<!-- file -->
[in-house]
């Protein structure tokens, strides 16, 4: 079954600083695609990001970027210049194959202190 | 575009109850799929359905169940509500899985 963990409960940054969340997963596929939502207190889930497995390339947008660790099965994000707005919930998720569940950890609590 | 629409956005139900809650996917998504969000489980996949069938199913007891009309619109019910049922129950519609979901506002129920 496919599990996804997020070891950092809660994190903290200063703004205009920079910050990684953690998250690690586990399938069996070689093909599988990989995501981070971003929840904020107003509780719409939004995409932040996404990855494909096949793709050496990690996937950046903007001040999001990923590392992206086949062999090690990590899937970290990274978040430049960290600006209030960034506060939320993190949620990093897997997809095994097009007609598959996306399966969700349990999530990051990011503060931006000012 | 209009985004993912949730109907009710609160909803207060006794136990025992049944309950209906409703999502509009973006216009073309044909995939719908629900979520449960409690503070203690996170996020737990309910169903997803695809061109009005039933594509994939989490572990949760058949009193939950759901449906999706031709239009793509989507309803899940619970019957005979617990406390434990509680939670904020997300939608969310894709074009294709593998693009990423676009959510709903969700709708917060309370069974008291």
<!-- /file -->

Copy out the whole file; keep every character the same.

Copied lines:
[in-house]
């Protein structure tokens, strides 16, 4: 079954600083695609990001970027210049194959202190 | 575009109850799929359905169940509500899985 963990409960940054969340997963596929939502207190889930497995390339947008660790099965994000707005919930998720569940950890609590 | 629409956005139900809650996917998504969000489980996949069938199913007891009309619109019910049922129950519609979901506002129920 496919599990996804997020070891950092809660994190903290200063703004205009920079910050990684953690998250690690586990399938069996070689093909599988990989995501981070971003929840904020107003509780719409939004995409932040996404990855494909096949793709050496990690996937950046903007001040999001990923590392992206086949062999090690990590899937970290990274978040430049960290600006209030960034506060939320993190949620990093897997997809095994097009007609598959996306399966969700349990999530990051990011503060931006000012 | 209009985004993912949730109907009710609160909803207060006794136990025992049944309950209906409703999502509009973006216009073309044909995939719908629900979520449960409690503070203690996170996020737990309910169903997803695809061109009005039933594509994939989490572990949760058949009193939950759901449906999706031709239009793509989507309803899940619970019957005979617990406390434990509680939670904020997300939608969310894709074009294709593998693009990423676009959510709903969700709708917060309370069974008291």